<rect width="100%" height="100%" fill="#336699"/>
    <text x="10" y="20" fill="white">Hello, World! </text>
  </svg>
</apex:page>

Let's just call out the important part here:

contentType="image/svg+xml; charset=UTF-8"

This tells the Visualforce server what content is being rendered, and it sets the Content-Type header for the response (if that doesn't make much sense, it can be summarised by saying that we're telling the user's browser that it's not receving a web page, but an SVG in XML format). I'm including the charset specification from the start even thought it can be omitted, because I got stung by this trying to display non-ascii characters during some tests: UTF-8 is not the default so if you want to display Chinese characters for example, you'll need this.

Now all you need to do is navigate to your page (instance + '/apex/<<pagename >>') to see this image being generated by the platform. In my current scratch org, I've saved this page with the name SVG and I can reach it like so (note this link won't work unless you're authenticated against my scratch org, it's just for the sake of an example):

https://fun-customer-5258-dev-ed--prxc.visualforce.com/apex/svg

Visiting this URL results in me seeing the exact same image I included earlier in this post.

Going Dynamic

So how do we make this more flexible? Well one quick and easy way would be to leverage a StandardController, allowing us to pull values from a record when the ID is passed via the URL. For instance, this page:

<apex:page standardController="Account" contentType="image/svg+xml; charset=UTF-8">
  <svg version="1.1" baseProfile="full" width="200" height="200" xmlns="http://www.w3.org/2000/svg">
    <rect width="100%" height="100%" fill="#336699"/>
    <text x="10" y="20" fill="white">
      <apex:outputText value="{!Account.Name}"/>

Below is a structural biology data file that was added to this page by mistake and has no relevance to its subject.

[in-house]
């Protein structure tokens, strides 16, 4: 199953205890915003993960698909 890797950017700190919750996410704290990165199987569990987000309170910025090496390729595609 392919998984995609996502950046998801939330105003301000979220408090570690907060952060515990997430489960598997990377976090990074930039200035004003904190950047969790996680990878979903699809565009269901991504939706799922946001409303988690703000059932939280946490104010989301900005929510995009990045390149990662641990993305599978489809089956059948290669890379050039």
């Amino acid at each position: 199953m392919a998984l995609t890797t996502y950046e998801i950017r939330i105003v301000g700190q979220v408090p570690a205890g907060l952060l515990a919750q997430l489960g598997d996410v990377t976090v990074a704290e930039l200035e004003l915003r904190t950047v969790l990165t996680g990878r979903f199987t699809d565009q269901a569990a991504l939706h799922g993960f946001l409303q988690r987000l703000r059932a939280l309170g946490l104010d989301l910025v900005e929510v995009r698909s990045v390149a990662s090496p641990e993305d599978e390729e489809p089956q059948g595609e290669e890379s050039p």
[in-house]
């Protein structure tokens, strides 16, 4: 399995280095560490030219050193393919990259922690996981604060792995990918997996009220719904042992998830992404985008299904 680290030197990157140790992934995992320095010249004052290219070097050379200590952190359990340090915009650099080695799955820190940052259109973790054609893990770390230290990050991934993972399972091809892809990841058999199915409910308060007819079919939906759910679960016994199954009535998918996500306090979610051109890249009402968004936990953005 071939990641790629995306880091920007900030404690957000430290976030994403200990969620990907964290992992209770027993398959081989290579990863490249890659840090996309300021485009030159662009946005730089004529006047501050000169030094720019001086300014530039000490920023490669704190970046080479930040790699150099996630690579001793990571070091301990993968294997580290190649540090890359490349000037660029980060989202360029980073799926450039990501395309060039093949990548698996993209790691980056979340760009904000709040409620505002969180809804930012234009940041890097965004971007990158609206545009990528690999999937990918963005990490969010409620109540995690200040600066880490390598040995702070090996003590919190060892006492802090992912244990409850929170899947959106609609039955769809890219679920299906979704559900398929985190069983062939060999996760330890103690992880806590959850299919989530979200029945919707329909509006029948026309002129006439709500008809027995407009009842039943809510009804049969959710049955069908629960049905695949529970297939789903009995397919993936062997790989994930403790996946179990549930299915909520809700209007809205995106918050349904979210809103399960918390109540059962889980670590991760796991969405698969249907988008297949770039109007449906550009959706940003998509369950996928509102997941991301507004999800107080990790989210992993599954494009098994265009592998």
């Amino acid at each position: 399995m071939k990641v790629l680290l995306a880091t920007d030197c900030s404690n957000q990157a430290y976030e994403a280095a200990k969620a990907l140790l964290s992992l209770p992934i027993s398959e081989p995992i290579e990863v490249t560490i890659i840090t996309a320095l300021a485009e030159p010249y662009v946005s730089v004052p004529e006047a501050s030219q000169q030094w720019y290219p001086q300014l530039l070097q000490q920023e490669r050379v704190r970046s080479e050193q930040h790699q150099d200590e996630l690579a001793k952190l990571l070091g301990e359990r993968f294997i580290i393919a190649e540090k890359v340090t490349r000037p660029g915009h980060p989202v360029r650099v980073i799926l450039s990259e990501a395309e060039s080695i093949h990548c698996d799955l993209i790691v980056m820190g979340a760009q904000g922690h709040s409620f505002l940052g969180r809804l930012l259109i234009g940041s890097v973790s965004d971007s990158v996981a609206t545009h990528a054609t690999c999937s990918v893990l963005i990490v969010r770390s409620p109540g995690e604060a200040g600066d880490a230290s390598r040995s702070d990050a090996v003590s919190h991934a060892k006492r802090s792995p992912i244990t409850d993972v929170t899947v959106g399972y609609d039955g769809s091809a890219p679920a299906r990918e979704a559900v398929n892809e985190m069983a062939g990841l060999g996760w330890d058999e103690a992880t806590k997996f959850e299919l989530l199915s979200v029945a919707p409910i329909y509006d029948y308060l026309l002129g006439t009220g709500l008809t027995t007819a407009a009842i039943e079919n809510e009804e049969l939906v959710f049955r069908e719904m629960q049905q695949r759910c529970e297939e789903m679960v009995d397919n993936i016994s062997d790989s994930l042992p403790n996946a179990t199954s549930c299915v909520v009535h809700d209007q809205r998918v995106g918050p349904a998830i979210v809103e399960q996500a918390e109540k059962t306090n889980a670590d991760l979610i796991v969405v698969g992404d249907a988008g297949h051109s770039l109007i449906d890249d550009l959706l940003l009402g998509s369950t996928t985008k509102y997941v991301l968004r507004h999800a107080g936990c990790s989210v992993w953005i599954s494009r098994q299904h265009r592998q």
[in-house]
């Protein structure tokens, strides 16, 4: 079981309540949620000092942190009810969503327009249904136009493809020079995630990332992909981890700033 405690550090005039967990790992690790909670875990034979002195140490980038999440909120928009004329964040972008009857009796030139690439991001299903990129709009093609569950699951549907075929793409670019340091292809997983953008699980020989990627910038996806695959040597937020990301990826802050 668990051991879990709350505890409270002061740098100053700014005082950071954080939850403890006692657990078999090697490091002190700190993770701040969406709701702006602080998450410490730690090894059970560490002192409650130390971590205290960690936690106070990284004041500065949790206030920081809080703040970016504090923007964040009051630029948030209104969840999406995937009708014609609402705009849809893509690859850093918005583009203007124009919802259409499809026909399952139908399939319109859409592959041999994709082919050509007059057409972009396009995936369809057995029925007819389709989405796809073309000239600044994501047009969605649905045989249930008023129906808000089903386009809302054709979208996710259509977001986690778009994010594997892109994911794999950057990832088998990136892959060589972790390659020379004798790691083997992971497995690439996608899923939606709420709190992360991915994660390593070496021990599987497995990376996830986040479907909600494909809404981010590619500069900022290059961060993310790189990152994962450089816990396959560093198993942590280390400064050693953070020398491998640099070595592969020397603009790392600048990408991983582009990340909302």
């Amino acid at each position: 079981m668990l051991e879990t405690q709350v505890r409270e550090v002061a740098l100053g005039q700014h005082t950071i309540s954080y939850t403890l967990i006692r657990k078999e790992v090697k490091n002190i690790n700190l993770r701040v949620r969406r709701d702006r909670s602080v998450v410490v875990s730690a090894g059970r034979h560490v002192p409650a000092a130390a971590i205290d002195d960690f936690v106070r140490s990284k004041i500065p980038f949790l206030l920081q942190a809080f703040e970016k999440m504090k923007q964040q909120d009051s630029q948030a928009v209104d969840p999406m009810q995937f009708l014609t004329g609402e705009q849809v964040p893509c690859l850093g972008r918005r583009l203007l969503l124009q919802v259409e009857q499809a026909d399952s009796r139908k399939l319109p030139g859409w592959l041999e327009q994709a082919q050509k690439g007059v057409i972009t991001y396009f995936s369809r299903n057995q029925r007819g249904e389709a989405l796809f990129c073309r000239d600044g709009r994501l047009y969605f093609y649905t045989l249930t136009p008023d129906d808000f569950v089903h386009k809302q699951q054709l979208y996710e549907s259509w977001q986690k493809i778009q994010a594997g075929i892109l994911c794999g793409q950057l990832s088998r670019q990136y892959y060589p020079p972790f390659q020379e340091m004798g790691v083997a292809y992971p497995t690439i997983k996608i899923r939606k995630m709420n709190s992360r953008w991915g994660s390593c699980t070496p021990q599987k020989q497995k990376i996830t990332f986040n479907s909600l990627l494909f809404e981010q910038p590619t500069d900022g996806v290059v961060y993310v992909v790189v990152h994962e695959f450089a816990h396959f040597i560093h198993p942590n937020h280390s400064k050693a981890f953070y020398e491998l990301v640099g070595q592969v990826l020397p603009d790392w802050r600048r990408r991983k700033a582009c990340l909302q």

</text>
  </svg>
</apex:page>

Would replace the old "Hello, World!" text with the name of an account that we specify via ID, so this URL:

https://fun-customer-5258-dev-ed--prxc.visualforce.com/apex/svg?id=0010m00000NPxXHAA1

generates this image:

Doug Neubauer

If you look at the source of this page you'll see the SVG XML in the content: I'm not saving and inserting these images, but dropping the XML generated by my Visualforce page straight into this post. This image isn't particularly great however, so let's work towards my original use case for now, and turn this into something that can be used as an avatar of sorts: the account's initials (yes I am using PersonAccounts here, you may want to use the Contact controller and a contact ID), centred, and with a colour coded background.

First off, we'll centre the text. I do not profess to be an expert in SVGs, in fact I'm far from it and know very little about them, but it didn't take much searching last week (because the MDN is an awesome resource) to achieve this quickly. Straight off the bat we can use a couple attributes to centre the text around it's origin point, that is, the point defined by the x and y attributes. By setting dominant-baseline to central we'll centre it vertically around it's origin, and by text-anchor to middle we'll centre it horizontally. So now we get this:

Doug Neubauer